1) The Metamorphoses “Ovid” is one of the best classical source of many myths. “The encyclopedic poem is the most comprehensive, creative mythological work that has come down to us from antiquity” (Galinsky). Based on its influence, “European literature and art would be poorer for the loss of the Metamorphoses than for the loss of Homer” (Hadas). Ovid was a major inspiration for Dante, Chaucer, Shakespeare, Milton…
2) The Metamorphosis “Franz Kafka”- One morning, when Gregor Samsa woke from troubled dreams, he found himself transformed in his bed into a horrible vermin. He lay on his armour-like back, and if he lifted his head a little he could see his brown belly, slightly domed and divided by arches into stiff sections. The bedding was hardly able to cover it and seemed ready to slide off any moment. His many legs, pitifully thin compared with the size of the rest of him, waved about helplessly as he looked.
3) The Golden Ass “Apuleius”-Written towards the end of the second century AD, “The Golden Ass” tells the story of the many adventures of a young man whose fascination with witchcraft leads him to be transformed into a donkey. The bewitched Lucius passes from owner to owner – encountering a desperate gang of robbers and being forced to perform lewd ‘human’ tricks on stage – until the Goddess Isis finally breaks the spell and Lucius is initiated into her cult. Apuleius’ enchanting story has inspired generations of writers such as Boccaccio, Shakespeare, Cervantes and Keats with its dazzling combination of allegory, satire, bawdiness and sheer exuberance, and remains the most continuously and accessibly amusing book to have survived from Classical antiquity. “
4) Orlando: A Biography “Virginia Woolf”- In 1928, way before everyone else was talking about gender-bending and way, way before the terrific movie with Tilda Swinton, Virginia Woolf wrote her comic masterpiece, a fantastic, fanciful love letter disguised as a biography, to Vita Sackville-West. Orlando enters the book as an Elizabethan nobleman and leaves the book three centuries and one change of gender later as a liberated woman of the 1920s. Along the way this most rambunctious of Woolf’s characters engages in sword fights, trades barbs with 18th century wits, has a baby, and drives a car. This is a deliriously written, breathless-making book and a classic both of lesbian literature and the Western canon.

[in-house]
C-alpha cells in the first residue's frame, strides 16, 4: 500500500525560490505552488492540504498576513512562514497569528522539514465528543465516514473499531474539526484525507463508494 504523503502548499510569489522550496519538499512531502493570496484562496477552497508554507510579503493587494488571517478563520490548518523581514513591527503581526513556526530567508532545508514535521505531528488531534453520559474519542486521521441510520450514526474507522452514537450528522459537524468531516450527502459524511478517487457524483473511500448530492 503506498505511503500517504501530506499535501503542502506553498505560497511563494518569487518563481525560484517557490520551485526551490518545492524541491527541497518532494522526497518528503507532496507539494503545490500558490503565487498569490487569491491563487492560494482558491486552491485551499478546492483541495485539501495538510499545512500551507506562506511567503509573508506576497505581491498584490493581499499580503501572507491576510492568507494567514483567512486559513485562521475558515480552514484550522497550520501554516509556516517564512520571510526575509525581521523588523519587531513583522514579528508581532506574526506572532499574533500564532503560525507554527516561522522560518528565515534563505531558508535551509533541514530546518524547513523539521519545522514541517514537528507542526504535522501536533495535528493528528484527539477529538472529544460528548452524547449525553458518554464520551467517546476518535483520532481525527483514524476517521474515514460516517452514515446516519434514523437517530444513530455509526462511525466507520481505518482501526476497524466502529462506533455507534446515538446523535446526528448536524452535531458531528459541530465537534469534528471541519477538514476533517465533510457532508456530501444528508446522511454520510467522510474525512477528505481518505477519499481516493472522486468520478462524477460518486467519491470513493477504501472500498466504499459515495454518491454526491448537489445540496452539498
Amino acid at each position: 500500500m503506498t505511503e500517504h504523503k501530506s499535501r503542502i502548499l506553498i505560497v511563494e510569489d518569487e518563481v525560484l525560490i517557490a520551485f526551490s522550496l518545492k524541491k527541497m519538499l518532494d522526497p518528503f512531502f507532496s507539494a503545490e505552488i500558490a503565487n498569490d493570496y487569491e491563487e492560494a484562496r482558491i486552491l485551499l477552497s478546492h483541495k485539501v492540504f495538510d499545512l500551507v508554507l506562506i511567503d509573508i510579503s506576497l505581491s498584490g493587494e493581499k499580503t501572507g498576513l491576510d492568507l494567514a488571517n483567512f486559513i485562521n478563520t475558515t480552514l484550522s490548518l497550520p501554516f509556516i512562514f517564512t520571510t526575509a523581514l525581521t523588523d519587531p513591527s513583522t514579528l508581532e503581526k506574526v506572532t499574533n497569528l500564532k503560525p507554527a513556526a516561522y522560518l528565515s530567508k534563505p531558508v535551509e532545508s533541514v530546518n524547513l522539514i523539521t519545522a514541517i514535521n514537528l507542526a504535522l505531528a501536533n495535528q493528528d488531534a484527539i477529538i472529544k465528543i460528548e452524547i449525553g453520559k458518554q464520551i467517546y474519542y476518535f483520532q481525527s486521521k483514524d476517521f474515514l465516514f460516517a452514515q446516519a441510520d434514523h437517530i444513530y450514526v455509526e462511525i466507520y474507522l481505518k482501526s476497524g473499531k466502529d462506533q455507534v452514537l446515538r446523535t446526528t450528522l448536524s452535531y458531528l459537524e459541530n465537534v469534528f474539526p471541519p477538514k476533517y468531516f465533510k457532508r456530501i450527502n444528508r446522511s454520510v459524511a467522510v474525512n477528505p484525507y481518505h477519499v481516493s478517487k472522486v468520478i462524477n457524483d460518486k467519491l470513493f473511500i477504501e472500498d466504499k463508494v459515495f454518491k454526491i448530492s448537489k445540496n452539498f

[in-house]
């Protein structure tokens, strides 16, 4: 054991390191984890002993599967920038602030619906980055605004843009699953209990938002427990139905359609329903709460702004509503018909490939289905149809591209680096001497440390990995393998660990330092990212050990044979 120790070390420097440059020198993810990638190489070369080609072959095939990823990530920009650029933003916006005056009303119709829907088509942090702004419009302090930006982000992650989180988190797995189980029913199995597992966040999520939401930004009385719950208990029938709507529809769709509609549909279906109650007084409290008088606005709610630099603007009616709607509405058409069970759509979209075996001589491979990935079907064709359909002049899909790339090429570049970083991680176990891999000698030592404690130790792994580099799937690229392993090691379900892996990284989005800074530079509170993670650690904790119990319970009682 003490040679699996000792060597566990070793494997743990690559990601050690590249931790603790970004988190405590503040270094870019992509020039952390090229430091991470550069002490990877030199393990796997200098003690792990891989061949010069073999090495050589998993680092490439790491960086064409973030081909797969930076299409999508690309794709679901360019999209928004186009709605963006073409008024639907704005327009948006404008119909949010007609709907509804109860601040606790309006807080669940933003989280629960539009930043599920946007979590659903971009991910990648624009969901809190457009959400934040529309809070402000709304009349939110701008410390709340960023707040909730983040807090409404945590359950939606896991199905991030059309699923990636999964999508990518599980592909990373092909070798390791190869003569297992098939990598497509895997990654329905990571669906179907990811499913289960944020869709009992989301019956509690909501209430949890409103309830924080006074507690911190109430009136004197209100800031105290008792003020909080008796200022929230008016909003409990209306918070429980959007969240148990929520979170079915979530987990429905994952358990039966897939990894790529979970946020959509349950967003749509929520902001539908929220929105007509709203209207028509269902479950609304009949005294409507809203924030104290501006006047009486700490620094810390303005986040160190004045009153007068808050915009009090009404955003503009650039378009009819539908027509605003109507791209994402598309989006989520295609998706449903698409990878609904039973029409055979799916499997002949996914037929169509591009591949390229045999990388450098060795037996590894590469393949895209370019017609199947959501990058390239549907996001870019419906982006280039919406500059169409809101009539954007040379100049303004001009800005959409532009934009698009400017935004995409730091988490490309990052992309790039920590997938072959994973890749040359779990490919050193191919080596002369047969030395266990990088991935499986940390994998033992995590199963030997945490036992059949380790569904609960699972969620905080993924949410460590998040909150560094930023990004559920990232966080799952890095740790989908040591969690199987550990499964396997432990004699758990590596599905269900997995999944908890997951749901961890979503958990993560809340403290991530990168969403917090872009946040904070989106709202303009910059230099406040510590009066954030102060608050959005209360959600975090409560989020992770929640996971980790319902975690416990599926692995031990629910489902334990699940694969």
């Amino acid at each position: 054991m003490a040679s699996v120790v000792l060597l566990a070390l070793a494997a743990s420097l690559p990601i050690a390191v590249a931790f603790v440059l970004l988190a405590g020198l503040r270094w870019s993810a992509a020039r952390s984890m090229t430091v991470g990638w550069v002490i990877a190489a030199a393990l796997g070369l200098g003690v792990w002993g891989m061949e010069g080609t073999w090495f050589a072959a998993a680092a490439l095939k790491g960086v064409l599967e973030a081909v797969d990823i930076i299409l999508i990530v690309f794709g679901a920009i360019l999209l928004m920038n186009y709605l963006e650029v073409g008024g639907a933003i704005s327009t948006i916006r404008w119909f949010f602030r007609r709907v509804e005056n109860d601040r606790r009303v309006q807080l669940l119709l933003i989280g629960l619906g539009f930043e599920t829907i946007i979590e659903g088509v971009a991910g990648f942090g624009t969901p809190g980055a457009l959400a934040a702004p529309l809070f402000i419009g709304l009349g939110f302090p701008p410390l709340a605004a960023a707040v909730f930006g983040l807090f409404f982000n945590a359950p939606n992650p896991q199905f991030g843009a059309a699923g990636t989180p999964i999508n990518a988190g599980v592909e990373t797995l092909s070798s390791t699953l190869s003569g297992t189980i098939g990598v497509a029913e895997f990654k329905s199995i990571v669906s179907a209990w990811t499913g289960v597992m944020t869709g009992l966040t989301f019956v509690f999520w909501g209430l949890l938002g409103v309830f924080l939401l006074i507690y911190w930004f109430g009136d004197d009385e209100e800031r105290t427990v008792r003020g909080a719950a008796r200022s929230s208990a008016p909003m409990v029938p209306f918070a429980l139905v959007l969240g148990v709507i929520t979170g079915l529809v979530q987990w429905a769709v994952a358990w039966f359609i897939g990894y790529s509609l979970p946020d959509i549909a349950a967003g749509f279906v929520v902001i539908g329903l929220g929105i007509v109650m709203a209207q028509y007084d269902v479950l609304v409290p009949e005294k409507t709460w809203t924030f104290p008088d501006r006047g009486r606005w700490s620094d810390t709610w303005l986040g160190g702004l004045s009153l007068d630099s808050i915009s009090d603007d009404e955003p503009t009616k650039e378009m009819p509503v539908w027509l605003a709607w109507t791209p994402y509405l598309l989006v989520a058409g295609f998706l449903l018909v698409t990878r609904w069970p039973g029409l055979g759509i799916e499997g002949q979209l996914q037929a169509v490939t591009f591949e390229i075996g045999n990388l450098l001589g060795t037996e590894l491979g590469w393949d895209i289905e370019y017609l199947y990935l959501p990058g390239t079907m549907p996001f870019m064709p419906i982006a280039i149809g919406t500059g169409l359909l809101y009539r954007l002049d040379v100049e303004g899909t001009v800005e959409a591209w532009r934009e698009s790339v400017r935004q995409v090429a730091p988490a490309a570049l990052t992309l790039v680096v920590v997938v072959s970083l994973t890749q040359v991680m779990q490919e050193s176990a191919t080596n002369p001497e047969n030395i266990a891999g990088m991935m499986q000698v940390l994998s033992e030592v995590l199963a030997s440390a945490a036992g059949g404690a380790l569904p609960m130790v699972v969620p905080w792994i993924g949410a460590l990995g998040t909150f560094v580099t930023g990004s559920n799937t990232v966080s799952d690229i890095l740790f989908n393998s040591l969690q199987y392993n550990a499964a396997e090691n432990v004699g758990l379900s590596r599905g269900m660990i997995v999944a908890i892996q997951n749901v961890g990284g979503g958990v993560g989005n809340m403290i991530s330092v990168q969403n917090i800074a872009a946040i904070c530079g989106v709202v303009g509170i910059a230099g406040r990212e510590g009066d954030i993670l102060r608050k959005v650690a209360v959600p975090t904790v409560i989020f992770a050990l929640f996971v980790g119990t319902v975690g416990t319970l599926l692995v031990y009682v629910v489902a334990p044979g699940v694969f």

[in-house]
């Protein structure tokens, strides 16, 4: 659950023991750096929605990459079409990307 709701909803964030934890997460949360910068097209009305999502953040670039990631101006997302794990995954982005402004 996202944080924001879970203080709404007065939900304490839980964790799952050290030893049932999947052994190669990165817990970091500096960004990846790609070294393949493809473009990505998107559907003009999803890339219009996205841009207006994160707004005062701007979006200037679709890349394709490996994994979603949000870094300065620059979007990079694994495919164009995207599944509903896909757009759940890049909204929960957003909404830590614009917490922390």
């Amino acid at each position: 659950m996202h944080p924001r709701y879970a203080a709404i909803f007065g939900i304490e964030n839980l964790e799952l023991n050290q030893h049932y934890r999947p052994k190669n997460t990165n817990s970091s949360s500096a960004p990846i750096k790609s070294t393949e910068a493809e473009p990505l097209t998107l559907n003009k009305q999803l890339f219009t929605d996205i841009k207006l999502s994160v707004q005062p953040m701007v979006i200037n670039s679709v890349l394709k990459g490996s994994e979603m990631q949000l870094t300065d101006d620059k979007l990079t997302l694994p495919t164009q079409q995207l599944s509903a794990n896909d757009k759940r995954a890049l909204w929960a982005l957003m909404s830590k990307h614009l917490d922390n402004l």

5) Dr. Jekyll and Mr. Hyde “Robert Louis Stevenson”- The young Robert Louis Stevenson suffered from repeated nightmares of living a double life, in which by day he worked as a respectable doctor and by night he roamed the back alleys of old-town Edinburgh. In three days of furious writing, he produced a story about his dream existence. His wife found it too gruesome, so he promptly burned the manuscript. In another three days, he wrote it again. The Strange Case of Dr. Jekyll and Mr. Hyde was published as a “shilling shocker” in 1886, and became an instant classic. In the first six months, 40,000 copies were sold. Queen Victoria read it. Sermons and editorials were written about it. When Stevenson and his family visited America a year later, they were mobbed by reporters at the dock in New York City. Compulsively readable from its opening pages, Dr. Jekyll and Mr. Hyde is still one of the best tales ever written about the divided self.
6) The Odyssey “Homer”
7) The Once and Future King “T. H. White”- T.H. White’s masterful retelling of the saga of King Arthur is a fantasy classic as legendary as Excalibur and Camelot, and a poignant story of adventure, romance, and magic that has enchanted readers for generations.
8) Beauty and the Beast “Traditional”- The story of Beauty and the Beast has been retold for centuries
9) Lamia “John Keats”- The story of the love of Lamia, transformed from serpent to woman, and Lycius. They live, unseen by the world, in her fairy palace. Lycius insists upon marrying her publicly. His old tutor comes to the wedding feast, recognises Lamia’s true nature and denounces her. She disappears and Lycius dies.
10) Alice’s Adventures in Wonderland “Lewis Carroll”